By Doug Thurston
THE GREAT OUTDOORS RUNNING
Running is a simple activity that requires little learning. But good running form is not innate. There are few devices available to runners to help them improve their running form for increased efficiency and reduced injuries.
A new running grip has been developed by a Rancho Cordova man who says it improves running form. As a long-time runner, I feel like I have refined my form through 20 years of participation. But trying the grips for the first time last week, I can’t deny I felt a difference.
I was tracking straighter and had more balance. When my running path moved from smooth asphalt to a narrow, winding dirt trail, my footing improved when holding the soft, gray grips. I would have never thought something I carried in my hands would have such an effect the way I ran.
Stephen Tamaribuchi, inventor of the e3 grip, is used to reactions like this to his new product. Tamaribuchi developed the e3 after two decades of research and development.
”It’s the only product of its kind on the market,” Tamaribuchi said. ”It’s based on the theory of interactive biomechanics.”
Tamaribuchi, an expert on ergonomics and repetitive stress injuries, said the grip keeps the fingers, thumb, and wrist in a neutral position, resulting in better body control and improved balance. The grip, similar in size and shape to the handles of ski poles, help runners keep their arms closer to their body. That aligns and stabilizes their shoulders and hips to a more efficient position, reducing the probability of injury. They’ve been compared to ortho-tics for the hands.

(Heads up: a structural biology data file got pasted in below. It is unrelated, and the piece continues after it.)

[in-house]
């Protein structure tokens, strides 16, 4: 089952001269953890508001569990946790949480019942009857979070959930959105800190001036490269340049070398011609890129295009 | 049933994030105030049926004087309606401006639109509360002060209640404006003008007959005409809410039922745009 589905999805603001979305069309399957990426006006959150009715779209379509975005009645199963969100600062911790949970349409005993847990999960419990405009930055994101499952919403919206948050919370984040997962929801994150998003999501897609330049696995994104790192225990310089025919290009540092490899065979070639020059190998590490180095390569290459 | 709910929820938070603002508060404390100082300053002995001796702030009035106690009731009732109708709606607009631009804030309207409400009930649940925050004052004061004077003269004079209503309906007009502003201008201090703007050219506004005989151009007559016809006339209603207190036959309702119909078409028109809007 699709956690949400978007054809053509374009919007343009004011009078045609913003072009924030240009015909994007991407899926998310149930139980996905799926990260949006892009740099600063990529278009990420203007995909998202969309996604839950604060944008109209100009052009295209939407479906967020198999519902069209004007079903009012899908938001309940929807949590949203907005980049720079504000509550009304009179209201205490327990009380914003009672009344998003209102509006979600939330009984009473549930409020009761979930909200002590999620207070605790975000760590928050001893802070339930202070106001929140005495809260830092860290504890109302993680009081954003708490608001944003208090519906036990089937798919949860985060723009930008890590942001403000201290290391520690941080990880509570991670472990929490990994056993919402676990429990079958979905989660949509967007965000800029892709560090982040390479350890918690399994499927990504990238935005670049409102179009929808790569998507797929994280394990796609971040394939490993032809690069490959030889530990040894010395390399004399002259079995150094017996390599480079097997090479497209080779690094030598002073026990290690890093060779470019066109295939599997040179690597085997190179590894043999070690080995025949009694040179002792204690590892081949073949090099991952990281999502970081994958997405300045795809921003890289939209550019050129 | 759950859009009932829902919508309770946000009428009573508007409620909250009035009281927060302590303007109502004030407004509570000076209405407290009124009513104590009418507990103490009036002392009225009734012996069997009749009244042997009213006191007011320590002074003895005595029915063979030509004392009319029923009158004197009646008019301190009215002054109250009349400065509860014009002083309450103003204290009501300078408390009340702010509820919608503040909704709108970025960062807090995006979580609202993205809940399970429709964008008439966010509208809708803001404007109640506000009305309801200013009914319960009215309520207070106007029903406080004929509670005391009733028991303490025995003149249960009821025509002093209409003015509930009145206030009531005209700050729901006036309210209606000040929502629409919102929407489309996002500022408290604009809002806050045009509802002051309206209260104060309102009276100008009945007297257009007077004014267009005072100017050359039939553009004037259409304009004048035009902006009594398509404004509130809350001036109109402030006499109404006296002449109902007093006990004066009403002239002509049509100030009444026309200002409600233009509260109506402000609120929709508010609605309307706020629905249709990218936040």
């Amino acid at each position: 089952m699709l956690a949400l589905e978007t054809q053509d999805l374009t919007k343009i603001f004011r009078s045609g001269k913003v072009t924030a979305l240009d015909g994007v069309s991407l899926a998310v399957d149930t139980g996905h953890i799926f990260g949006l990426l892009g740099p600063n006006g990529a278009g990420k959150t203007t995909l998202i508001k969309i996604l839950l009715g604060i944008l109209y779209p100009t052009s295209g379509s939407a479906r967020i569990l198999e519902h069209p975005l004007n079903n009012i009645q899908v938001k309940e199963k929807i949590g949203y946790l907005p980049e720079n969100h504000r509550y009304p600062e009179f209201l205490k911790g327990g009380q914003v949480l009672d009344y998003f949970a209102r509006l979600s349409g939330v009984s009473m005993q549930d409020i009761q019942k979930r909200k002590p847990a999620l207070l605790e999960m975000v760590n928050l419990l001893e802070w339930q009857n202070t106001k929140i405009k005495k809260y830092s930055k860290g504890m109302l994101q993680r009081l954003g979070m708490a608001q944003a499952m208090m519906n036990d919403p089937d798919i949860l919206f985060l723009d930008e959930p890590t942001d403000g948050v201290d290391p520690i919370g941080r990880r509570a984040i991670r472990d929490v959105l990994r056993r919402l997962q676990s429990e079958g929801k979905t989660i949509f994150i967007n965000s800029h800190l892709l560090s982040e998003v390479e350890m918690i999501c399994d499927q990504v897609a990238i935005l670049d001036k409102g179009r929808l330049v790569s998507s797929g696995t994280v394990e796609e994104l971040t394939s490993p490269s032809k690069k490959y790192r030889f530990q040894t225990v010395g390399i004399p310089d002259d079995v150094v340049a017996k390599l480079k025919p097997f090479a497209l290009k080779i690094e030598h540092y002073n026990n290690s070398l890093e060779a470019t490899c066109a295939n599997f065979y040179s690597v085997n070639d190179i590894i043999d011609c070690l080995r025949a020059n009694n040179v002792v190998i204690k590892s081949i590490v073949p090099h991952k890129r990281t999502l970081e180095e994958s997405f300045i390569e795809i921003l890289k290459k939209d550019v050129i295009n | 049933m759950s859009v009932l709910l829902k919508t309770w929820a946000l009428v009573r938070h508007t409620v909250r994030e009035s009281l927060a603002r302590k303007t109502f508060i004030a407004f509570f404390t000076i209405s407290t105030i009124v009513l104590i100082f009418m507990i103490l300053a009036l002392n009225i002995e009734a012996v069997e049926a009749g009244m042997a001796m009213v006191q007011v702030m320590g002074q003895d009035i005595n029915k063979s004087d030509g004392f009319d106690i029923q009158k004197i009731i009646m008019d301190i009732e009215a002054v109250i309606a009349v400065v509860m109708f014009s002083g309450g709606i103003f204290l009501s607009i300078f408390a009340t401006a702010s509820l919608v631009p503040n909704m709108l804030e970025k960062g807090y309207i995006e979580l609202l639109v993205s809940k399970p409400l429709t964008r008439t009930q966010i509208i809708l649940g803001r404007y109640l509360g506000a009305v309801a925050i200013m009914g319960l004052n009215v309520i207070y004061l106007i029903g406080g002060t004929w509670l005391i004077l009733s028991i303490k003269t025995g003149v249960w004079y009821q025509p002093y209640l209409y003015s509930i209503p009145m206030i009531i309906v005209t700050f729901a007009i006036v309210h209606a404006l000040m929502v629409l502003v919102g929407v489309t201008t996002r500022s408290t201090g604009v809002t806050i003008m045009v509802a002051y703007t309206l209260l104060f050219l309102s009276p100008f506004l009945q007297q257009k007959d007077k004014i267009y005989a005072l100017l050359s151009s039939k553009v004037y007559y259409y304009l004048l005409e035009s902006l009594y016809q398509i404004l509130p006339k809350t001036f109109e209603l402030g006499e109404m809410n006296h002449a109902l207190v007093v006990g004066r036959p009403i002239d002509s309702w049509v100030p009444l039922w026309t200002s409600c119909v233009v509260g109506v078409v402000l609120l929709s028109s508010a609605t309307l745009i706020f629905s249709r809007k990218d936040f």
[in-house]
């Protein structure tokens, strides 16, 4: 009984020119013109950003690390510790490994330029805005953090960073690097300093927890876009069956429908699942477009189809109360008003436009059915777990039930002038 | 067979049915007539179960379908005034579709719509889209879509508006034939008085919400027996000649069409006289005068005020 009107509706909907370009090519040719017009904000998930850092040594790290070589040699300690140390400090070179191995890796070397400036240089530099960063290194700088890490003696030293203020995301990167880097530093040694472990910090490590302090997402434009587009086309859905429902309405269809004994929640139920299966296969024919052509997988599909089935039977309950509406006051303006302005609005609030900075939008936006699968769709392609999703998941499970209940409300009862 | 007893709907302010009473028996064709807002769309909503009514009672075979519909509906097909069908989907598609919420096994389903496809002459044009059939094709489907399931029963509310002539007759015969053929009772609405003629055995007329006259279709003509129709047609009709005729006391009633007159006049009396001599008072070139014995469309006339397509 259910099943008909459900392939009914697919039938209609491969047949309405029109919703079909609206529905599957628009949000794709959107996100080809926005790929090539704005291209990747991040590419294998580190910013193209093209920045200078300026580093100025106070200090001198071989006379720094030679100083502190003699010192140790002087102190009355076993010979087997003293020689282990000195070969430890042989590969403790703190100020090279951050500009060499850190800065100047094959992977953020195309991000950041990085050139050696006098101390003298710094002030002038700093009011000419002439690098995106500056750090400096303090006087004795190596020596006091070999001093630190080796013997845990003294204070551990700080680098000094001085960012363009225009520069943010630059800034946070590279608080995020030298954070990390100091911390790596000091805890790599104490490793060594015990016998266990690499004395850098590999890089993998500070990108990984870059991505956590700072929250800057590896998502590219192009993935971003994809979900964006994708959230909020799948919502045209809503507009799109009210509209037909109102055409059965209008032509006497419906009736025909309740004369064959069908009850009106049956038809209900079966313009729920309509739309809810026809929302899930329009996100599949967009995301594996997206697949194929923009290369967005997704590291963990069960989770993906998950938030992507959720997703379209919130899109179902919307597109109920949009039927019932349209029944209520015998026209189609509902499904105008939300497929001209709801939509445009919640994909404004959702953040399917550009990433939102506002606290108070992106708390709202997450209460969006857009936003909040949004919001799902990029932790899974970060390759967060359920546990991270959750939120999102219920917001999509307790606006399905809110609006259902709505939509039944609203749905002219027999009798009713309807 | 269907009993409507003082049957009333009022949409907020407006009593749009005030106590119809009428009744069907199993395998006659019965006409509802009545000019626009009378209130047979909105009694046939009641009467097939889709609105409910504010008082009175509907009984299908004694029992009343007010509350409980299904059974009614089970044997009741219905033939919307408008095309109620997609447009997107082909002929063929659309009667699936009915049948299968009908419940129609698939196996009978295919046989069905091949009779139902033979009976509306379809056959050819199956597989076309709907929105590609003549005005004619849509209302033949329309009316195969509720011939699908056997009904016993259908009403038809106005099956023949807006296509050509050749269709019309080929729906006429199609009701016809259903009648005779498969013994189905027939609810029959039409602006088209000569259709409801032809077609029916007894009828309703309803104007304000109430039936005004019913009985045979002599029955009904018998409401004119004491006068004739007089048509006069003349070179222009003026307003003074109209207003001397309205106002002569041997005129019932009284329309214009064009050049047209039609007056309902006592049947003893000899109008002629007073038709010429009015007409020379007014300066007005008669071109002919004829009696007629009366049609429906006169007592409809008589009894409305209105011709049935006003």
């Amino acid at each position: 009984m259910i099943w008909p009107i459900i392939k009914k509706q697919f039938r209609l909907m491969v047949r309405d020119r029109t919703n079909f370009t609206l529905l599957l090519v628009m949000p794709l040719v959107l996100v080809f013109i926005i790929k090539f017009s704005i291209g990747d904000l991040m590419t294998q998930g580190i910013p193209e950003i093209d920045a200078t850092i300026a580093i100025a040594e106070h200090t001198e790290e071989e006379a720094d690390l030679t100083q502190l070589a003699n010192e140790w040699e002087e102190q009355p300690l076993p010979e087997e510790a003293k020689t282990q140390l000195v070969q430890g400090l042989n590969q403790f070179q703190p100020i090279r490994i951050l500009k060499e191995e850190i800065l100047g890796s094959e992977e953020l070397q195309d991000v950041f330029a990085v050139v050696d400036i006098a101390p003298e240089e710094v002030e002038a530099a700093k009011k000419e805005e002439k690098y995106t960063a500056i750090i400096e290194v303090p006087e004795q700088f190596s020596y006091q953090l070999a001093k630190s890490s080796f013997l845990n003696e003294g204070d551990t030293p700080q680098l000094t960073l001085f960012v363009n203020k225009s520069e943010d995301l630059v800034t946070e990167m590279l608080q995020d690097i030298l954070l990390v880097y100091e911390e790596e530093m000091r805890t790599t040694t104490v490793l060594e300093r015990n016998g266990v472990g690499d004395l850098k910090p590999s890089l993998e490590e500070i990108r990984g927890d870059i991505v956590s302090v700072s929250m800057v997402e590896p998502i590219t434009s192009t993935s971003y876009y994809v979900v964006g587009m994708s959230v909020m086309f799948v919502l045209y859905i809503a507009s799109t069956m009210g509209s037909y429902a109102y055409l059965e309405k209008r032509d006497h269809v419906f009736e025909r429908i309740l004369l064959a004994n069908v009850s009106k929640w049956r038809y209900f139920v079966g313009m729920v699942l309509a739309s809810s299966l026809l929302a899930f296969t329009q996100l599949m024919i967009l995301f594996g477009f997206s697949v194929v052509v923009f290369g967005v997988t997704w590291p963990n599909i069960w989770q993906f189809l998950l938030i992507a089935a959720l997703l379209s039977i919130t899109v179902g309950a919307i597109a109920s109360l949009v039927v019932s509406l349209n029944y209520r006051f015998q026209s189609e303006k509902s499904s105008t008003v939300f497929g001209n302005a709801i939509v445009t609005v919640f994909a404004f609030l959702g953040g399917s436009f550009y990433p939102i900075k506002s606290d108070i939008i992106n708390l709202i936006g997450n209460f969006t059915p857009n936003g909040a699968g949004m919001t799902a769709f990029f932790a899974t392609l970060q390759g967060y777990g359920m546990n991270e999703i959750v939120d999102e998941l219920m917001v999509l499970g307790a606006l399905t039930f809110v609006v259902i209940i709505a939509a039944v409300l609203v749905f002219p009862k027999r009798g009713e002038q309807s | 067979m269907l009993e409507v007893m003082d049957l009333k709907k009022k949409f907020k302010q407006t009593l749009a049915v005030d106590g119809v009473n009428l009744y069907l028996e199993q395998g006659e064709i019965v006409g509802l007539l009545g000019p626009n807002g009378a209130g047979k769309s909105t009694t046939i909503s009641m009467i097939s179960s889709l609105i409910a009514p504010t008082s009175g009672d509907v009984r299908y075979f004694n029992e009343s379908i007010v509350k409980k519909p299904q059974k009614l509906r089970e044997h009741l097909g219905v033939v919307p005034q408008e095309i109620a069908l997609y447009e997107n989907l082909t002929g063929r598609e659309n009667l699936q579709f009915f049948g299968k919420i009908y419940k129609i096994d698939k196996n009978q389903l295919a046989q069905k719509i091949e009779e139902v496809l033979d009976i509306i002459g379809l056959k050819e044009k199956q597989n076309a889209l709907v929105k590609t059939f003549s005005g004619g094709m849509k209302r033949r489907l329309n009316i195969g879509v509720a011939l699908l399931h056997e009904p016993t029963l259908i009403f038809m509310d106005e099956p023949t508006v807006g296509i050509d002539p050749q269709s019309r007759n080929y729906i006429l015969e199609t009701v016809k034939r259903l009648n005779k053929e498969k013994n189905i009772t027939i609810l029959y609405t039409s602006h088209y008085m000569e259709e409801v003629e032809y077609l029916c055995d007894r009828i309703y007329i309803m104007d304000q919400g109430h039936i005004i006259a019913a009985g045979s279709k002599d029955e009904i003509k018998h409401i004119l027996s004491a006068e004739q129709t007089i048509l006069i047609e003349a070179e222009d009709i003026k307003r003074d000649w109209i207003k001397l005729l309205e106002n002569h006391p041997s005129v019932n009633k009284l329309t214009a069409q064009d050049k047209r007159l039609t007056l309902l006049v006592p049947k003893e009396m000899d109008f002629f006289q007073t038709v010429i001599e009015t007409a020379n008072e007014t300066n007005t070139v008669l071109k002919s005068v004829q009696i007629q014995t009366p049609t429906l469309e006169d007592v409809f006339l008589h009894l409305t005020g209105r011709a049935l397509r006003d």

”Finger and hand positioning have a great effect on the use of muscles in the lower extremities (back and legs),” Tamaribuchi said.
Tamaribuchi said his original inspiration for the product came after he suffered considerable upper body trauma following a series of sports injuries and auto accidents more than 20 years ago.
Following his recovery, his interest in the martial arts blossomed to accupressure and Shiatsu, finger pressure. He has maintained a private practice as an accupressurist. Clients have included tennis great Rod Laver and ballet legend Rudolf Nureyev. He also worked with the Sacramento State football team in the 1980s and with a professional snowboard team in 1997.
It was during his work with athletic and non-athletic clients that he noted a common problem.
”Repetitive motion injuries and many sports injuries come from the same problem of improper alignment and muscle use,” Tamaribuchi said. ”You have to change the mechanics to change the stress on the body and break the injury cycle.”
His grip resulted both from work with athletes and corporate clients such as Apple Computer, Hewlett Packard, and the California Department of Health Services.
Despite page after page of product testimonials from athletes, coaches, and trainers, it has still been hard for Tamaribuchi to get the medical and scientific community to accept the product. Tamaribuchi says a lot of the resistance exists because his product and the concept is so simple.
”I didn’t want to believe it at first,” said Pat Sweeney, the owner of Fleet Feet Sports in Sacramento. ”It sounded too weird that something as simple as holding something in your hand can make a difference. But it does. With the grips, I run straight down the road without thinking about it.”
Sales have been moderate in the first year, and retail outlets are few. Most of his sales come from mail order. The grips retail for $39.95.
”The grips, which weigh about four ounces each, are one size fits all, as palm width varies little by body size,” Tamaribuchi said.
Walkers, hikers, skaters and snowboarders have all bought the grips.
”There’s a strong market for the e3 in physical therapy,” Tamaribuchi said. ”It’s not limited to a single activity.”
Tamaribuchi is currently producing a training program for patient ambulation with several local X-ray and imaging centers in Northern California. His greatest market for the product may be seniors who can use the grip not only for fitness walking but also for better all-around mobility.
For more information on the e3 grip, phone 483-2686 or visit the web site at www.biogrip.com.
DOUG THURSTON is a Sacramento runner and race director. He can be reached at 447-2786 or Runinfo1 @ aol.com
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